Obviously, not having yet grasped the mechanics that led to my burial at the hands of the Undertaker, I learned the following in the second match. While holding A and wiggling the Wii Remote, a light grapple move, like an armdrag or a simple slam is performed. Holding B and waving the Wii Remote, however, will go into a tough grapple move. In the middle of the move, waving the Wii Remote in a certain way, can perform the next stage of the move. For example, in a front face lock, jolting the Wii Remote downwards, will perform a DDT. Wave it to the right, however, and the wrestler will perform a swinging neckbreaker. It’s those funny Wii Remote style attacks that make this game unique and fun compared to other systems. For example, once you have your opponent in the corner, you can lay into him with some knife edge chops, Flair style. If a short chop with your Wii Remote is performed, Flair will do a light, quick chop. However, rear back the Wii Remote farther and swing harder, and the wrestler will do a harder, longer chop. It’s all very interesting, for sure.

After HHH vs Taker, it was time for vengeance. Looking for another match type, it is apparent that this game has the least number of match types of any wrestling game out there, ever. There is single match, tag match, triple threat match, hardcore match, and KO match. Where is the cage match? Hell in a cell match? Casket match, royal rumble, parking lot brawl, three on three tag, battle royal, table match, or even a fatal four way? Considering that the majority of these match types are on the different console versions of the game, there is simply no excuse. Even No Mercy had a cage match and a ladder match, which is beyond mind boggling. Wrestling styles are also missing from the Wii version. The main advertised feature of the other versions of this game is the fact that all wrestlers would have two of eight styles: hardcore, dirty, technical, submission, showman, and others. Those styles would give a wrestler different abilities. Unfortunately, they are nowhere to be found in this game, so a lot of these abilities are lost. I was playing as Randy Orton and was still able to grab the referee and shove him into my opponent which was relieving. It was also relieving when chair moves, such as a conchairto, could be performed. These are moves that were supposed to be exclusive to the particular wrestlers with the right styles.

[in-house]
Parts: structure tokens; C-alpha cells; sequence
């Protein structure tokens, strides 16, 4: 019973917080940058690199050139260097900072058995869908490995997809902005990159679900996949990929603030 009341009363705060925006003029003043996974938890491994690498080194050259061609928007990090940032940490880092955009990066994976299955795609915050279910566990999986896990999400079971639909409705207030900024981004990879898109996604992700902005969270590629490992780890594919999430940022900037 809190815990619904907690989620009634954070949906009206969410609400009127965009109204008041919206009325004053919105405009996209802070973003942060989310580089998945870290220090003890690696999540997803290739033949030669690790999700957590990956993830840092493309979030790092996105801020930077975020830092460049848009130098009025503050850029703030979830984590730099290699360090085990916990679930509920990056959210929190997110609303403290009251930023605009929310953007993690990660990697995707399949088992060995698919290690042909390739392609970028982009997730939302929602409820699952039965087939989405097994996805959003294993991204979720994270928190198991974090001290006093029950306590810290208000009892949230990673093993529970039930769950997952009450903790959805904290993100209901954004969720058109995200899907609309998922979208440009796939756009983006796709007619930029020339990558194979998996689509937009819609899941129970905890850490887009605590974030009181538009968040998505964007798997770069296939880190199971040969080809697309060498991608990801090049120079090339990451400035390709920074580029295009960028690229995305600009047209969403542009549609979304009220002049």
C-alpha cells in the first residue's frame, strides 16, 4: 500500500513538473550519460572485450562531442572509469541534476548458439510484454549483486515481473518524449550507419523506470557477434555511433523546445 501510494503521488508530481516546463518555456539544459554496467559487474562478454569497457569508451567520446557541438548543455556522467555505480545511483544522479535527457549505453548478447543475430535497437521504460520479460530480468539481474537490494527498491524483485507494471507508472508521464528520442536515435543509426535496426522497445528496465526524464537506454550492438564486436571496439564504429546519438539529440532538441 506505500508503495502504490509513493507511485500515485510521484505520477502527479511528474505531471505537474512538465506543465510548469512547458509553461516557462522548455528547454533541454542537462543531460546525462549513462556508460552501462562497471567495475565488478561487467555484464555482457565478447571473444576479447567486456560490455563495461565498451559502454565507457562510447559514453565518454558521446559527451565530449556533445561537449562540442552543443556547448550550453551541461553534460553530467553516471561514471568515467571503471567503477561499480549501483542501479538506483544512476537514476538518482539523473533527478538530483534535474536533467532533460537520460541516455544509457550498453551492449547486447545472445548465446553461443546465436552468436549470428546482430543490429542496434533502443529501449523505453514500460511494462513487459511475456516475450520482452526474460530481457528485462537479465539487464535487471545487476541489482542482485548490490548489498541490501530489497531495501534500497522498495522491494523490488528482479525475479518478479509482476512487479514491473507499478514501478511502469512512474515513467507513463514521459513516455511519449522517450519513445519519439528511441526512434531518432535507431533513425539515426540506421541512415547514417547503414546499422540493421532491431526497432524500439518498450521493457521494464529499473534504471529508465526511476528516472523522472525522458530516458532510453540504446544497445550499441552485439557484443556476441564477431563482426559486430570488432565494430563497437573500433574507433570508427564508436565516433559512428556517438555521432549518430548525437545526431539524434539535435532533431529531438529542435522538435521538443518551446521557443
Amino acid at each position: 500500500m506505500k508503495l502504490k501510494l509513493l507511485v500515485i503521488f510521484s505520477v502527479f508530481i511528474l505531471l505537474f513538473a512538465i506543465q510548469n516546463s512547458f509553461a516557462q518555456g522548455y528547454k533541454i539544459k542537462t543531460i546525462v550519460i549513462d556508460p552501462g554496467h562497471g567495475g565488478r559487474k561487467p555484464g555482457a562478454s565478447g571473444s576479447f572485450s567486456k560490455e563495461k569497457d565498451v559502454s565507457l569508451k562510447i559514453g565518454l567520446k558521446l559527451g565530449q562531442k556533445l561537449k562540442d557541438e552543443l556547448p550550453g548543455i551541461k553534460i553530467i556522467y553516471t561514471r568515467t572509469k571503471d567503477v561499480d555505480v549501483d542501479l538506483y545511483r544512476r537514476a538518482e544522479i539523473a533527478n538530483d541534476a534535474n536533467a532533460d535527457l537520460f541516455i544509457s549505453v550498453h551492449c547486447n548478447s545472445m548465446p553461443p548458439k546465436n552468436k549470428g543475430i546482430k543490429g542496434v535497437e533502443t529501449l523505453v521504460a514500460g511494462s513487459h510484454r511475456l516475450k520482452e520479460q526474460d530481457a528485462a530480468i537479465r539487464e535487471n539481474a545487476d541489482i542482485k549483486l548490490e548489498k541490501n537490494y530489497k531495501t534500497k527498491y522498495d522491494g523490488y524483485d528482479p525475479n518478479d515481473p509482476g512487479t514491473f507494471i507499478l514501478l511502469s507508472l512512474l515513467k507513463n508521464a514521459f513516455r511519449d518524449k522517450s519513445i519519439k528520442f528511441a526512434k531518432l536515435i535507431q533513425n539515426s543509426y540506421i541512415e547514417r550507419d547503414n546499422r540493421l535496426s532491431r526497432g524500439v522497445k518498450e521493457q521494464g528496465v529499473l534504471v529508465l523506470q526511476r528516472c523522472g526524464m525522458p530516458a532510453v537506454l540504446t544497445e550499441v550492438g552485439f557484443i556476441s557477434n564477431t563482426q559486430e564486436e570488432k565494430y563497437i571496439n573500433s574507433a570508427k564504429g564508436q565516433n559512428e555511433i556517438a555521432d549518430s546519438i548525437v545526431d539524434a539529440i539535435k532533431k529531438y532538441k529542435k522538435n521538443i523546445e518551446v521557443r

Create-a-Wrestler mode is also nothing special. It doesn't take long to see that it is much more limited that usual. The physical attributes for making a wrestler aren't too bad. The game has a large selection of clothes, and you can change the mass of any body part to suit your needs. It’s when the move selection comes into play that it becomes a disappointment once more. You can't select move by move, but rather a move set. To be honest, selecting moves one by one does get tedious, and the change was almost welcome. Getting to pick things like your taunt and signature move and the entrance setup is still there. However, not being able to select what moves to perform is quite underwhelming. Why not incorporate the SD card into the entrance music selection? That was cause for some more annoyance. Never fear, however, for the game has a good array of about fifteen original tracks to select from all different genres, from rap to hardcore. Unlike Day of Reckoning or Smackdown! vs. Raw 2007, however, entrance moves are limited to a wrestler's movement, with no extra customization to lighting, camera, animation/movement, or pyro. I was disappointed once more, but now it was time for KC Freak to journey through his career in Main Event mode.

Main Event mode is Wii’s half assed alternative to the other consoles' WWE 24/7 mode.